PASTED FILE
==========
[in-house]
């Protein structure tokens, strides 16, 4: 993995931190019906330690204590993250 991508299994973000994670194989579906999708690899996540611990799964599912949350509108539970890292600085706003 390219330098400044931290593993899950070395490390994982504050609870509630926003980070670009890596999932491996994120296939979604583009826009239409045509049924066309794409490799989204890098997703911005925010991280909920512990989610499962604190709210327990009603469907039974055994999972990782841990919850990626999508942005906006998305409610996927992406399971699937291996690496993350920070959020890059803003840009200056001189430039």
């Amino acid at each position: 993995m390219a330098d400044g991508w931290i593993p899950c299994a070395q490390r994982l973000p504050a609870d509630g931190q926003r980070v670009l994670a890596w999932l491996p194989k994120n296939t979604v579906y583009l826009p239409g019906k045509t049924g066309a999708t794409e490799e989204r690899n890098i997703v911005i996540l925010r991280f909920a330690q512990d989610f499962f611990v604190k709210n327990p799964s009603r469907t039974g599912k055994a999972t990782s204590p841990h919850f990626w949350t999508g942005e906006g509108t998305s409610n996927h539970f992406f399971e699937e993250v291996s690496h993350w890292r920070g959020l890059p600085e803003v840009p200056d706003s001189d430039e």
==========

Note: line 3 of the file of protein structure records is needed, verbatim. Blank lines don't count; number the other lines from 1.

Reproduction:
């Amino acid at each position: 993995m390219a330098d400044g991508w931290i593993p899950c299994a070395q490390r994982l973000p504050a609870d509630g931190q926003r980070v670009l994670a890596w999932l491996p194989k994120n296939t979604v579906y583009l826009p239409g019906k045509t049924g066309a999708t794409e490799e989204r690899n890098i997703v911005i996540l925010r991280f909920a330690q512990d989610f499962f611990v604190k709210n327990p799964s009603r469907t039974g599912k055994a999972t990782s204590p841990h919850f990626w949350t999508g942005e906006g509108t998305s409610n996927h539970f992406f399971e699937e993250v291996s690496h993350w890292r920070g959020l890059p600085e803003v840009p200056d706003s001189d430039e």